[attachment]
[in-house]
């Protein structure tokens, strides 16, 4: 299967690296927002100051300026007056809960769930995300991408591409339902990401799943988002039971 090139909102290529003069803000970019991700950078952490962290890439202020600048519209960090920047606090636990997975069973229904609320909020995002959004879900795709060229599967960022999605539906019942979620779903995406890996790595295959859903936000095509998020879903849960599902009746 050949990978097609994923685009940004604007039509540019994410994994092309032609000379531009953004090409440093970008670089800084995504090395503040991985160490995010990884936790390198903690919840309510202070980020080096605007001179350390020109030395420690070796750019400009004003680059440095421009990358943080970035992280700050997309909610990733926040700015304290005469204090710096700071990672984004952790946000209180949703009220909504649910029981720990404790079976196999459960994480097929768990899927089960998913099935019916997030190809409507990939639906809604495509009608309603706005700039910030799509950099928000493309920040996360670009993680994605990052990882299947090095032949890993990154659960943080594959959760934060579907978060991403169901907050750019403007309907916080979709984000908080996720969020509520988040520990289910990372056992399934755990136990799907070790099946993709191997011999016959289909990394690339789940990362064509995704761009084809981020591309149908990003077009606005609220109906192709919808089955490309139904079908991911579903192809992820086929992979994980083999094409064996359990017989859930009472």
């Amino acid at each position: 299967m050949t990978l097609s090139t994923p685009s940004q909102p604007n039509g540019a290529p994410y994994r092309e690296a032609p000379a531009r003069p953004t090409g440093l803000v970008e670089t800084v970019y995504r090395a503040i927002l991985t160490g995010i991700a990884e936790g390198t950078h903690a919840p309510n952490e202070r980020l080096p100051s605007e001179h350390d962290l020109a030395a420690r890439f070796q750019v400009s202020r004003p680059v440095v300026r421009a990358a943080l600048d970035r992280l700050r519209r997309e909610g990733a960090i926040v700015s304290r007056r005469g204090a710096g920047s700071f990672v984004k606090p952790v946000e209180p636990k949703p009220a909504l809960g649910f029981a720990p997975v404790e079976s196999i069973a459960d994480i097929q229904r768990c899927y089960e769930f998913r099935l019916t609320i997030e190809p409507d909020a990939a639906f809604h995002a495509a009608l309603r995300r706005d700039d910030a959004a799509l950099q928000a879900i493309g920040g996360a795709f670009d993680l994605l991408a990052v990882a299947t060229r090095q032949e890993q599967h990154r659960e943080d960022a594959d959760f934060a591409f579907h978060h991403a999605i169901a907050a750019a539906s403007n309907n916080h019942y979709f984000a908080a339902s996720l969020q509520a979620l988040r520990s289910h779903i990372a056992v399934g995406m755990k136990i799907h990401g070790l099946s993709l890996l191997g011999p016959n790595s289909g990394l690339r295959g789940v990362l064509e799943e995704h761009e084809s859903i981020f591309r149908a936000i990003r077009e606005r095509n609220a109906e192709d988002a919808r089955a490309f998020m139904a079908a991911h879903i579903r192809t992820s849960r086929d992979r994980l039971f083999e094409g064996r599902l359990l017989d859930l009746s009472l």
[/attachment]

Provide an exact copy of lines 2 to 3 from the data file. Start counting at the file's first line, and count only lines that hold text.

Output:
């Protein structure tokens, strides 16, 4: 299967690296927002100051300026007056809960769930995300991408591409339902990401799943988002039971 090139909102290529003069803000970019991700950078952490962290890439202020600048519209960090920047606090636990997975069973229904609320909020995002959004879900795709060229599967960022999605539906019942979620779903995406890996790595295959859903936000095509998020879903849960599902009746 050949990978097609994923685009940004604007039509540019994410994994092309032609000379531009953004090409440093970008670089800084995504090395503040991985160490995010990884936790390198903690919840309510202070980020080096605007001179350390020109030395420690070796750019400009004003680059440095421009990358943080970035992280700050997309909610990733926040700015304290005469204090710096700071990672984004952790946000209180949703009220909504649910029981720990404790079976196999459960994480097929768990899927089960998913099935019916997030190809409507990939639906809604495509009608309603706005700039910030799509950099928000493309920040996360670009993680994605990052990882299947090095032949890993990154659960943080594959959760934060579907978060991403169901907050750019403007309907916080979709984000908080996720969020509520988040520990289910990372056992399934755990136990799907070790099946993709191997011999016959289909990394690339789940990362064509995704761009084809981020591309149908990003077009606005609220109906192709919808089955490309139904079908991911579903192809992820086929992979994980083999094409064996359990017989859930009472």
């Amino acid at each position: 299967m050949t990978l097609s090139t994923p685009s940004q909102p604007n039509g540019a290529p994410y994994r092309e690296a032609p000379a531009r003069p953004t090409g440093l803000v970008e670089t800084v970019y995504r090395a503040i927002l991985t160490g995010i991700a990884e936790g390198t950078h903690a919840p309510n952490e202070r980020l080096p100051s605007e001179h350390d962290l020109a030395a420690r890439f070796q750019v400009s202020r004003p680059v440095v300026r421009a990358a943080l600048d970035r992280l700050r519209r997309e909610g990733a960090i926040v700015s304290r007056r005469g204090a710096g920047s700071f990672v984004k606090p952790v946000e209180p636990k949703p009220a909504l809960g649910f029981a720990p997975v404790e079976s196999i069973a459960d994480i097929q229904r768990c899927y089960e769930f998913r099935l019916t609320i997030e190809p409507d909020a990939a639906f809604h995002a495509a009608l309603r995300r706005d700039d910030a959004a799509l950099q928000a879900i493309g920040g996360a795709f670009d993680l994605l991408a990052v990882a299947t060229r090095q032949e890993q599967h990154r659960e943080d960022a594959d959760f934060a591409f579907h978060h991403a999605i169901a907050a750019a539906s403007n309907n916080h019942y979709f984000a908080a339902s996720l969020q509520a979620l988040r520990s289910h779903i990372a056992v399934g995406m755990k136990i799907h990401g070790l099946s993709l890996l191997g011999p016959n790595s289909g990394l690339r295959g789940v990362l064509e799943e995704h761009e084809s859903i981020f591309r149908a936000i990003r077009e606005r095509n609220a109906e192709d988002a919808r089955a490309f998020m139904a079908a991911h879903i579903r192809t992820s849960r086929d992979r994980l039971f083999e094409g064996r599902l359990l017989d859930l009746s009472l």